There's massive amounts of atrocities committed by not-particularly-religious people in human history. How do you support a comment like this? Why do you feel the need to hurt lots of good people who also happen to be religious?
In debates like this, things often turn out into a flamewar between militant atheists like yourself (I'm assuming here, but I think you've made it pretty clear), and convinced believers on the other side. It goes "religion kills!", "no! religion saves lives and makes us happy!" (but then unfriendlier).
But what if there's no strong correlation between religion and evil at all? What if religious organisations don't make the world a whole lot better, but not really much worse either?
If you'd plot out all commited atrocities in history against the strength of the perpetrator's religious beliefs, would we find correlations?
Let's do a little thought experiment, and map some evil-doers to their being reli-nuts or not: Osama YES, Hitler NO, the crusadors YES, Genghis Khan NO. The list goes on, and evil-doers from both "sides" are in great supply. In fact, this would be a great game for the kids in the back of the car.
Anyhow, you can see that I didn't do real stats, but it feels about 50/50 to me. What if this were the case? Could that get all the militant atheists and the militant reli-nuts to lay down their weapons and do a little group hug? That would be nice.
The Milgram experiment should have proved that beyond question.
Careful that you don't undermine your own point here. What Milgram demonstrated was that authoritarianism works.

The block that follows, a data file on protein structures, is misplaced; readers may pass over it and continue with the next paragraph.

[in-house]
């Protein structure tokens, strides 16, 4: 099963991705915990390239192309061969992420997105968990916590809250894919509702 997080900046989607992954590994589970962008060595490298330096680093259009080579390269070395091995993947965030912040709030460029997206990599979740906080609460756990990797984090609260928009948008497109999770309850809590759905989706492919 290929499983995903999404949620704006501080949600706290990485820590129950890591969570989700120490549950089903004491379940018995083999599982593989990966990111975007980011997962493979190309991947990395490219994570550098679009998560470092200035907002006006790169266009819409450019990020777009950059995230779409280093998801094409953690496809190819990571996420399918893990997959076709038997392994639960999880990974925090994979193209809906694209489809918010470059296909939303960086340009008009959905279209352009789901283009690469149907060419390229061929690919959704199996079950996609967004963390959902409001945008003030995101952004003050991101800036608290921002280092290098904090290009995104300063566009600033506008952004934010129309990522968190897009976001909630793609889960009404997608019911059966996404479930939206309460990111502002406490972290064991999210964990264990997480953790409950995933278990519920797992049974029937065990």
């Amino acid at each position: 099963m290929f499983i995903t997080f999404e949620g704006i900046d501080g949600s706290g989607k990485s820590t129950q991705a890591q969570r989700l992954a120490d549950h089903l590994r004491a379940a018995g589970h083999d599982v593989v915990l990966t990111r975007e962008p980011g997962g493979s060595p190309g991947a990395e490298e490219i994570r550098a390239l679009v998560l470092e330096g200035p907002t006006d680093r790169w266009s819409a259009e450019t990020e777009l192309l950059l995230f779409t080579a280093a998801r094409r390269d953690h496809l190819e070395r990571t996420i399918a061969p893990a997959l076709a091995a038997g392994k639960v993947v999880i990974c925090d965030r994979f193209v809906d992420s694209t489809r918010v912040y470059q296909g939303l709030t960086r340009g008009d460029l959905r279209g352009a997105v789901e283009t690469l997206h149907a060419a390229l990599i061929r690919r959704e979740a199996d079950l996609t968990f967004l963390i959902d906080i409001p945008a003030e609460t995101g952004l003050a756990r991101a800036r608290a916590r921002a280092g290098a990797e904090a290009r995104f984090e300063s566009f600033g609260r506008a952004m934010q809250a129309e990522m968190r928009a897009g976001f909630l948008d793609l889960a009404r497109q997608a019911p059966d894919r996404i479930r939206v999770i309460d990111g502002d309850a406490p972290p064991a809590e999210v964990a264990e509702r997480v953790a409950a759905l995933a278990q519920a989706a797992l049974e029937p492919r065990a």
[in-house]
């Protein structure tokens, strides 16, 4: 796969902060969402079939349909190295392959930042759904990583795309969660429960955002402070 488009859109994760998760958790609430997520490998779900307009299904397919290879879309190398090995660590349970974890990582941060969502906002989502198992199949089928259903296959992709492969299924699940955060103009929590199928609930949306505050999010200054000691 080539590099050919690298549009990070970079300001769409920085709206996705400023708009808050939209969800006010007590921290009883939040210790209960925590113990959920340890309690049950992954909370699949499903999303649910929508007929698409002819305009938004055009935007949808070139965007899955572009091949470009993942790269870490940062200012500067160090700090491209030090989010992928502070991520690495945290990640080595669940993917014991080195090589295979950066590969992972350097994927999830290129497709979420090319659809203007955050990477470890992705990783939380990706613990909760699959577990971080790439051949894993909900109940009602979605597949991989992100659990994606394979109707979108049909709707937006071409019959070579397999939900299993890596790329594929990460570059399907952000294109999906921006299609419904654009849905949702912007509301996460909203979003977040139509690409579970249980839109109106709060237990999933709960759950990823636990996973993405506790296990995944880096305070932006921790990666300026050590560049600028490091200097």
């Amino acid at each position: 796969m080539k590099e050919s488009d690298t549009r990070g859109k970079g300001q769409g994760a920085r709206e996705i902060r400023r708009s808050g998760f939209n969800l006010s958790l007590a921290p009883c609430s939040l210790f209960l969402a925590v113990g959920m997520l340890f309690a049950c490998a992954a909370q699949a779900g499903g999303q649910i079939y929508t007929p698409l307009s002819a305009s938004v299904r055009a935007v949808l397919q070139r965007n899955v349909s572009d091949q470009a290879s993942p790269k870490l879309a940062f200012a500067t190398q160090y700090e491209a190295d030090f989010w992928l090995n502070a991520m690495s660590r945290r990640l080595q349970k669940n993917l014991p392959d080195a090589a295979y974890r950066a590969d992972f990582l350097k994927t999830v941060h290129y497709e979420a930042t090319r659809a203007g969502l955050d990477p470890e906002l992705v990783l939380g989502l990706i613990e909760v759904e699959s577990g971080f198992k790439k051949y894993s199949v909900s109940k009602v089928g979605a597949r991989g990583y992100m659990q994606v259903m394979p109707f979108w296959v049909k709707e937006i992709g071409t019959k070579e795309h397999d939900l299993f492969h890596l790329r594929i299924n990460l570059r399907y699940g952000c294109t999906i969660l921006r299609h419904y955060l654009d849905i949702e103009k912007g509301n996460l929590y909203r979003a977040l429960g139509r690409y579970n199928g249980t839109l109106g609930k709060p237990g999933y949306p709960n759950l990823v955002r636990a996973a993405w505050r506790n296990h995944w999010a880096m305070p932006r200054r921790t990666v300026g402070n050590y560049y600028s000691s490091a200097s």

Experimenters like Milgram and Zimbardo were trying to illuminate the motivations and mechanisms of the Holocaust, an event that could have been stopped by the moral authority of religious leaders including the Catholic Church but was not. Instead, what happened in their constructed scenarios was not that different from what happens in a church: an unaccountable authority tells ordinary people to do debatably-ethical things in order to achieve a goal or carry out an assigned role, and a majority of the audience is receptive to these orders.
The only surprise is that someone actually had to do an experiment to remind us just how gullible we are.
Or political power, or money, or culture, or society, or what-have-you. Look at the Roman empire, more "good" men did evil deeds as part of that organization than we will ever be able to account for, but did they do it for religion? Hardly. They did it because it's easier to rape and maim and pillage the weak than it is to stand up to the power structure you are within.
He didn't need to use religion and declare a "holy war" to move his troops around Europe and Asia.
Really? If he convinced his foot soldiers to die for his cause, then there are only two possibilities. Either his forces were strong enough to turn any battle into a cakewalk, or he used religious rhetoric and imagery.
My own pet theory is that patriotism is the penultimate refuge of a scoundrel. Religion was invented when patriotism proved insufficient to the task.